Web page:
I have been reflecting on and pondering this question over the past month: “How can administrators and staff keep a pulse on morale?” I remembered reading an article in Principal magazine about two years ago and pulled it out for a re-read. The article did not focus explicitly on morale per se, but it focused on hope, which I believe plays a role in high or low morale. The article cited a student convocation speech, recorded and shared on YouTube, called “Dalton’s Speech” (Principal magazine, March/April 2012). Hope plays a role in morale because it is so tightly connected to caring. Caring is so tightly connected to relationships. It is human nature to desire to have our environment be responsive to our actions. And when the environment responds to a person’s actions, it shifts morale. I also recently pulled a book off of my bookshelf that I had not read in over eight years. It is related to language and its impact on student learning and is entitled, Choice Words: How Our Language Affects Children’s Learning by Peter H. Johnston. I started to picture each chapter and how language is a part of staff morale. Language is at the core of human interactions, or should I say, affects the core of individuals because it is one of the most powerful learning tools. How we speak and the words we choose are pivotal to the environment in which we create and the relationships we develop. As I shared in my first blog, I really took the time to think about how I was going to word my introduction to the staff. I was thoughtful in the words that I chose, such as family, support, collaboration, shared, and goals, because those are cornerstones of my leadership beliefs. That was the beginning of the year, and we are now nine weeks through the school year and other questions and wonderings have come to mind.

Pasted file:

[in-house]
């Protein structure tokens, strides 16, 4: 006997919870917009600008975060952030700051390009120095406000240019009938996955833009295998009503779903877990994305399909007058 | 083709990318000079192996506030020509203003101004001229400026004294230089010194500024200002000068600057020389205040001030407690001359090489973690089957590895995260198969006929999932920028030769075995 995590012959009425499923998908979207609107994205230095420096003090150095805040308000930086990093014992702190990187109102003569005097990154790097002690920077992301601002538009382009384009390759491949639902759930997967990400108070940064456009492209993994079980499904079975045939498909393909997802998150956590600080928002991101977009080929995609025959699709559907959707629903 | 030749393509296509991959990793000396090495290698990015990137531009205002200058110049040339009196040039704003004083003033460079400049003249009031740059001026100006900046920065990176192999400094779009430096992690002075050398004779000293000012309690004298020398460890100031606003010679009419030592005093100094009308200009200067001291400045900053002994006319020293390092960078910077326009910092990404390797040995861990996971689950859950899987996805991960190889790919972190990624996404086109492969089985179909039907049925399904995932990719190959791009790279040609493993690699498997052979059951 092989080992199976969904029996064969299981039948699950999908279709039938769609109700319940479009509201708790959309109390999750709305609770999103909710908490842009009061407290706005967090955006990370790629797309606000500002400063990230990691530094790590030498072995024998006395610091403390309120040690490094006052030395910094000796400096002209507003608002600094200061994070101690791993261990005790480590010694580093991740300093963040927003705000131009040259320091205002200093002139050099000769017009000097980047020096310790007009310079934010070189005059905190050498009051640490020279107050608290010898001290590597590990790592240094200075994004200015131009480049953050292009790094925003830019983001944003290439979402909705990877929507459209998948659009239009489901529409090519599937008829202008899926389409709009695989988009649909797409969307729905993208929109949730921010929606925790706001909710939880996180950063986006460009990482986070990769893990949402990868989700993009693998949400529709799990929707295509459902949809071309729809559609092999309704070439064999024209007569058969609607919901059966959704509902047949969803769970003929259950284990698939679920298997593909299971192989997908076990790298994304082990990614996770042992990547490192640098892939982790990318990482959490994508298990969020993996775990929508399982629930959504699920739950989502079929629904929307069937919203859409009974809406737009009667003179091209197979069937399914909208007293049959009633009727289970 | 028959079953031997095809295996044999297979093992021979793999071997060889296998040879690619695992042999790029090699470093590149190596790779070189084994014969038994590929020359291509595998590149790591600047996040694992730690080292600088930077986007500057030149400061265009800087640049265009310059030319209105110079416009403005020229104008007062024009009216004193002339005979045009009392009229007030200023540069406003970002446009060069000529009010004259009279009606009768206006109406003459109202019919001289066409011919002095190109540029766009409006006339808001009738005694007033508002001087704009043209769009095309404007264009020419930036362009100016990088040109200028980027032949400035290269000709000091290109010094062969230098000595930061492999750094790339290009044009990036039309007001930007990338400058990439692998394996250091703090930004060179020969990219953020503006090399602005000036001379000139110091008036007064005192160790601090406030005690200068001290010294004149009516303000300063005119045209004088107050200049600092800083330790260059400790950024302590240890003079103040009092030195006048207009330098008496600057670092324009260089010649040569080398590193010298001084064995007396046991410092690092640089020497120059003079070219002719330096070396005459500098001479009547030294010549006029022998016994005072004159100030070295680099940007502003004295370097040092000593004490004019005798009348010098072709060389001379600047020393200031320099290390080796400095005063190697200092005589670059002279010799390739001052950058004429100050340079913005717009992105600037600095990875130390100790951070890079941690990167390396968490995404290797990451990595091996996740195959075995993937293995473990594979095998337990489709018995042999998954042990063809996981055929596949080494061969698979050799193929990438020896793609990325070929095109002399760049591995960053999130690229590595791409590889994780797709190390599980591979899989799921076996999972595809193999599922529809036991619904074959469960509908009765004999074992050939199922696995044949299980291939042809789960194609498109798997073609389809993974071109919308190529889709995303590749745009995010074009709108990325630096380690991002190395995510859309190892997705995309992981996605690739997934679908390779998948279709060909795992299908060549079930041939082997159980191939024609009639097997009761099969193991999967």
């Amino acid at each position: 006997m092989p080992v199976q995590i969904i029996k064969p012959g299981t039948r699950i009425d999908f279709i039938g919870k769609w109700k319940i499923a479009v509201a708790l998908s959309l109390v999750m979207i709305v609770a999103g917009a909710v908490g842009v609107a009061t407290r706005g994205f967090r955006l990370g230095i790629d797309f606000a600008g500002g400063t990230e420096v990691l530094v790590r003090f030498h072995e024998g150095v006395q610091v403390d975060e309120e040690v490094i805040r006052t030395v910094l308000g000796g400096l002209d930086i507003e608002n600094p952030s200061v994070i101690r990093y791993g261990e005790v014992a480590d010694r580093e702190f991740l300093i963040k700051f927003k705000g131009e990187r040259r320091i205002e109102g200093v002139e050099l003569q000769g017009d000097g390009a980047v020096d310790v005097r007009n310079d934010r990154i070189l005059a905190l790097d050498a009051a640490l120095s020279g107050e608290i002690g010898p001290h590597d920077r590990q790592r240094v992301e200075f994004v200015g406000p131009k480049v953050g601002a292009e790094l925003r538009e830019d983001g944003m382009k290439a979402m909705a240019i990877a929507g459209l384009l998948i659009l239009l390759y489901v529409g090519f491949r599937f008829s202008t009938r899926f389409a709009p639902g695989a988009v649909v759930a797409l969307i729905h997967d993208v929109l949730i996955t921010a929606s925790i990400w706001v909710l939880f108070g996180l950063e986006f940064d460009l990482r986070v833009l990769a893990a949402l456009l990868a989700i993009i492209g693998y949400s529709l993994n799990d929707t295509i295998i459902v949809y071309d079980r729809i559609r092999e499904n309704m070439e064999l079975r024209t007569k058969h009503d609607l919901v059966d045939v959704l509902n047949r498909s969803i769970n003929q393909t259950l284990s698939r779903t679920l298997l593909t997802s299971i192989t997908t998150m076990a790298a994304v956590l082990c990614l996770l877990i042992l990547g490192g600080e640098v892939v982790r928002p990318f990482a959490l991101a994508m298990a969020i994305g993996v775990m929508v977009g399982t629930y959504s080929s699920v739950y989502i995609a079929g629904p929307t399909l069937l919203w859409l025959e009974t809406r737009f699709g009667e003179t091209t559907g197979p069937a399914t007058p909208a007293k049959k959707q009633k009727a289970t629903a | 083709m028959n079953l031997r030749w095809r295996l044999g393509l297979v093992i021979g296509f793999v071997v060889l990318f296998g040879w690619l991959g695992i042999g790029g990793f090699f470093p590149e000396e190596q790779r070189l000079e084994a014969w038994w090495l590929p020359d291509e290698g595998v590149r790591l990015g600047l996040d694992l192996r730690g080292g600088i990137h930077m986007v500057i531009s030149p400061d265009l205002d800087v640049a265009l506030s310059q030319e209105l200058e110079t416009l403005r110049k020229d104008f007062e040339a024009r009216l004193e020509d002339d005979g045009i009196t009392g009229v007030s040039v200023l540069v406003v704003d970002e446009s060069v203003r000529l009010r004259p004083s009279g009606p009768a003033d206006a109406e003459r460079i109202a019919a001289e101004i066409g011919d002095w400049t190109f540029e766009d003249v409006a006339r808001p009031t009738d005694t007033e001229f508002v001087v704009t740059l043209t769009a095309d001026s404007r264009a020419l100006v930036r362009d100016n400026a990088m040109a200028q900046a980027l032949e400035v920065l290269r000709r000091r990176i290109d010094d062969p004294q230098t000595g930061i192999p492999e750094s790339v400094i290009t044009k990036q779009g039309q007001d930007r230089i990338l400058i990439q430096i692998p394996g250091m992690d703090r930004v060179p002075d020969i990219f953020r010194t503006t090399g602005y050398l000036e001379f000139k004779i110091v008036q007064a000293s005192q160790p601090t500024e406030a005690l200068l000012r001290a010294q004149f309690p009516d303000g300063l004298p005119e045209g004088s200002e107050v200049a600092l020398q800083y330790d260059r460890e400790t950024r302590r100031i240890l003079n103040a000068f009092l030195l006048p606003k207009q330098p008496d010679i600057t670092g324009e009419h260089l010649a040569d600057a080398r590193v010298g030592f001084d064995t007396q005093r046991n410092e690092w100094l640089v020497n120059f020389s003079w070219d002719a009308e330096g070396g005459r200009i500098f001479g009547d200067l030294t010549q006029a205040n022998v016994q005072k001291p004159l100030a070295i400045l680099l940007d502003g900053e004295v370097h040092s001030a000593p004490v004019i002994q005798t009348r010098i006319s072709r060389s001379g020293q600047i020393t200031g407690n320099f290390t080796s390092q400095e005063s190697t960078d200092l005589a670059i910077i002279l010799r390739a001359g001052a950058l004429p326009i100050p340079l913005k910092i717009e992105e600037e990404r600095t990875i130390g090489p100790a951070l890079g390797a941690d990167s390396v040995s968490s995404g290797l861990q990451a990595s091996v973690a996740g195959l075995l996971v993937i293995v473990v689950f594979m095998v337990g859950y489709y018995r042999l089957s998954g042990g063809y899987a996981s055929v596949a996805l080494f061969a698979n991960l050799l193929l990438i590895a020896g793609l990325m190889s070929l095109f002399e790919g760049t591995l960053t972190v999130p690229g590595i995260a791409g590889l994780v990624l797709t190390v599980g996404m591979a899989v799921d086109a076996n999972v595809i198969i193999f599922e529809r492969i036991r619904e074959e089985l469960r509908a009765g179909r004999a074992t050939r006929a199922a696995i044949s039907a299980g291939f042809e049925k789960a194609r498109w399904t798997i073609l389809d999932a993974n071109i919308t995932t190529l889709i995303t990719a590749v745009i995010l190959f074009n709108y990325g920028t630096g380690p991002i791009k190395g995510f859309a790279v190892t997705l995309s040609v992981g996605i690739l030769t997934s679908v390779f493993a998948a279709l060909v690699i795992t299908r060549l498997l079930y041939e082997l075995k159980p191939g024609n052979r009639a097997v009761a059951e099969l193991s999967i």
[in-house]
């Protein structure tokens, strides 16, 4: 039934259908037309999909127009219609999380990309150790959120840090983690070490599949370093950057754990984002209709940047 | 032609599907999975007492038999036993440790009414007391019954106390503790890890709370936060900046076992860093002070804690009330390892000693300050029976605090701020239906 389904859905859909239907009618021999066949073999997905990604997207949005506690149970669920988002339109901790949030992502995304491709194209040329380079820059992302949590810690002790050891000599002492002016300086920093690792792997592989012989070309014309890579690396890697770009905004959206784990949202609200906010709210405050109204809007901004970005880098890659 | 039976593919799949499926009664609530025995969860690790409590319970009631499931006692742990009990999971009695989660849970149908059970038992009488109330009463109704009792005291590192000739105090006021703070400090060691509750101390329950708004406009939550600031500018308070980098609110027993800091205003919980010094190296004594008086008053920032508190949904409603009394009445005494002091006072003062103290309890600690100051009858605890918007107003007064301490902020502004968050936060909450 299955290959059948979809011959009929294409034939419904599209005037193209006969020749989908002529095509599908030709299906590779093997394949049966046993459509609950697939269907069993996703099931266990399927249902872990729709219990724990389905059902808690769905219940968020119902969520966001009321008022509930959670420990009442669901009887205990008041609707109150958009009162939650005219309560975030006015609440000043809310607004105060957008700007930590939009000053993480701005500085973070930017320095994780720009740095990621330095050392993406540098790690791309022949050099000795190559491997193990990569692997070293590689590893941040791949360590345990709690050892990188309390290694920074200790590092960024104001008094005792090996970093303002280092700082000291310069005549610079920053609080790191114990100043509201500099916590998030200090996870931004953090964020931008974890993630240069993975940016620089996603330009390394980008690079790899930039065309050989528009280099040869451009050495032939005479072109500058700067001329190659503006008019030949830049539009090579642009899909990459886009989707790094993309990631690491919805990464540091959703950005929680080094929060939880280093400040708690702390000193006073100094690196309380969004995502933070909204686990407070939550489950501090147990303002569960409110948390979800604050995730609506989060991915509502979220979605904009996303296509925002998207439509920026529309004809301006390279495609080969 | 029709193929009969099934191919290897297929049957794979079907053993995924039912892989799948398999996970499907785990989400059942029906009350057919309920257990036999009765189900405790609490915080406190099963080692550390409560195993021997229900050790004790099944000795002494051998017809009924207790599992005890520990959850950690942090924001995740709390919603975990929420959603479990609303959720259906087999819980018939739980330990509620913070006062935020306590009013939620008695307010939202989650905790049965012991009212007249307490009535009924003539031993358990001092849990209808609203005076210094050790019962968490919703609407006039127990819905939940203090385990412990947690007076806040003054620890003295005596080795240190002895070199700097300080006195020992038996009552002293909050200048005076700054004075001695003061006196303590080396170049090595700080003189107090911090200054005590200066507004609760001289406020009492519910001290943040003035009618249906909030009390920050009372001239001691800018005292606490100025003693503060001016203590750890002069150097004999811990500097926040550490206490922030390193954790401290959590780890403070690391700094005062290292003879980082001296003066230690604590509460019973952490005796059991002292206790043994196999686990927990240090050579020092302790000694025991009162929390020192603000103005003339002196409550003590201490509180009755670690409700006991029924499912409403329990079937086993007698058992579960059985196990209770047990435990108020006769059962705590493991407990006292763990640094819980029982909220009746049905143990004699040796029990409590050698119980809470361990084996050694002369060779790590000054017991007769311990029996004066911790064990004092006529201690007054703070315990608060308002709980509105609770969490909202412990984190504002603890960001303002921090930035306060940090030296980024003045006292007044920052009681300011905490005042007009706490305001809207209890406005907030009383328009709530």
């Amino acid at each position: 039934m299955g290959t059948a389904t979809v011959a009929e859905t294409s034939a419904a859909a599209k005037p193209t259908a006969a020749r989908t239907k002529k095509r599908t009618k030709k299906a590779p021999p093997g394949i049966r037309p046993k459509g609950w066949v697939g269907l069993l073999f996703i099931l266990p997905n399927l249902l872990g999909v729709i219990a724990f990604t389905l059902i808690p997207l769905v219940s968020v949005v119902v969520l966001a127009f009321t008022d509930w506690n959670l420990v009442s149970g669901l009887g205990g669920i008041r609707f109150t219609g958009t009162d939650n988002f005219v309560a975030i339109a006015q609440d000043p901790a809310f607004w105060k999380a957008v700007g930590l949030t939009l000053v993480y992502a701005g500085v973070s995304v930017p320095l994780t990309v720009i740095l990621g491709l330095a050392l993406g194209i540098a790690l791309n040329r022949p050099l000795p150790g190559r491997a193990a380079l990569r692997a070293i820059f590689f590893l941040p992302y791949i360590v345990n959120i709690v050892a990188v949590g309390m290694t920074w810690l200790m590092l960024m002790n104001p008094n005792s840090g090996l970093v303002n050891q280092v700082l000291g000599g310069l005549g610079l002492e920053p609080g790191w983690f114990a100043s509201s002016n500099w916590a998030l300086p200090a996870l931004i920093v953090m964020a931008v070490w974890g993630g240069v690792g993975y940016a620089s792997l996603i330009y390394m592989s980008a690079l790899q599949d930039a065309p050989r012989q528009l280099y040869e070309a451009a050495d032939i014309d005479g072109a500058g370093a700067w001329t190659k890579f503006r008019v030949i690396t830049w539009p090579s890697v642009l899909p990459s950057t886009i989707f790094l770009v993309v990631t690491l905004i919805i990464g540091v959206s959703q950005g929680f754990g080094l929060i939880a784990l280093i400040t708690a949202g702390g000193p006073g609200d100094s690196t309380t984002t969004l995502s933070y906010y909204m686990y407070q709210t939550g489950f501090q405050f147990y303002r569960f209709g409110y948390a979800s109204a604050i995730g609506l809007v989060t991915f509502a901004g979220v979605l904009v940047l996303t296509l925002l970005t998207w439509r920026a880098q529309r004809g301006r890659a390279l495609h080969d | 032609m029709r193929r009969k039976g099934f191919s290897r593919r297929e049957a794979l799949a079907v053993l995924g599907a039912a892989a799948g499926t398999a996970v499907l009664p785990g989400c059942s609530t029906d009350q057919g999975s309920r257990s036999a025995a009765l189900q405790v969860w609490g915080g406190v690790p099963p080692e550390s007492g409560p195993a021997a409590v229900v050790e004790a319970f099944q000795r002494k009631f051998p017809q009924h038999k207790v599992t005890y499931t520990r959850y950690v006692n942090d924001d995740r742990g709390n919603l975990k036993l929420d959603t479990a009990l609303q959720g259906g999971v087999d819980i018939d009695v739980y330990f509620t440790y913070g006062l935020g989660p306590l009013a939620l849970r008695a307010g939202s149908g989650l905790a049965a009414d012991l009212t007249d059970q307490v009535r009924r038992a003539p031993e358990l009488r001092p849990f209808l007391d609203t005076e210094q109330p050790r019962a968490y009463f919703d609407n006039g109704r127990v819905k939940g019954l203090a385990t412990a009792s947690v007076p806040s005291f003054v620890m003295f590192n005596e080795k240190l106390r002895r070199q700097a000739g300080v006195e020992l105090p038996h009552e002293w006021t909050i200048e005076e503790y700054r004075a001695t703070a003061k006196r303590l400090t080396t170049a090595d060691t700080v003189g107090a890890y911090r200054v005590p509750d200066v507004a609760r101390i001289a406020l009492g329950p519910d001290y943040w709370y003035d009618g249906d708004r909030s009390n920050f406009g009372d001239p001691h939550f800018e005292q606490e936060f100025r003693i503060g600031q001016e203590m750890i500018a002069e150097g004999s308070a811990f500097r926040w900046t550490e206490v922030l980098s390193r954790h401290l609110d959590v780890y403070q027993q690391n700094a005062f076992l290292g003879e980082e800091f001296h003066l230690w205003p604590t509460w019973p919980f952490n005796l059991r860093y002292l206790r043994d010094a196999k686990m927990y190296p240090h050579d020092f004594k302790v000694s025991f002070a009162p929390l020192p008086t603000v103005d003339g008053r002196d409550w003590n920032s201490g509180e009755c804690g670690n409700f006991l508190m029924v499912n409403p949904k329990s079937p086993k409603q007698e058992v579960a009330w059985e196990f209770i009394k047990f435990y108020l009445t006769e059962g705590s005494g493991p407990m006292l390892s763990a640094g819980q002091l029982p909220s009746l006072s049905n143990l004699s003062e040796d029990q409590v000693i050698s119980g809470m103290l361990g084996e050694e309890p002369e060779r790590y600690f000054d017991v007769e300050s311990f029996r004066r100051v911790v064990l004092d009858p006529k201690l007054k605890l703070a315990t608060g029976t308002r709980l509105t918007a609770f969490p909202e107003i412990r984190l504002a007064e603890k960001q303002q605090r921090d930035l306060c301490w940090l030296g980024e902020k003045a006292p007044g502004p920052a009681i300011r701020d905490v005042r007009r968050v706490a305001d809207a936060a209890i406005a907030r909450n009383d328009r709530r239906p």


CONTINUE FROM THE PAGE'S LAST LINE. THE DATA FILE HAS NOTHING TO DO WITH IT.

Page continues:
Am I Using the Language of “We”?
As a leader, I had to figure out the right language. I had to ensure that use of the language of “we,” “us,” and “with” aligned with my core leadership beliefs. So I started to wonder, “What is the language of “we,” and what does this look like for adults?” We are in the midst of the first mini-classroom observation cycle since I returned to school-level leadership. This process has been occurring over the past two months, and I am wondering how this process has been affecting the morale of the staff. Is the process-and explicitly my feedback-helping or hindering morale? Am I supporting hope? Am I supporting risk-taking for our diverse learners? Am I supporting the social and emotional needs of the 60 human beings I work with every day? I reflect on this because what an administrator says and does has an impact on the morale of the building. Am I exhibiting the behaviors of curiosity and discovery? Is the experience a collaborative conversation for learning? In short, am I using the language of “we” during these learning opportunities?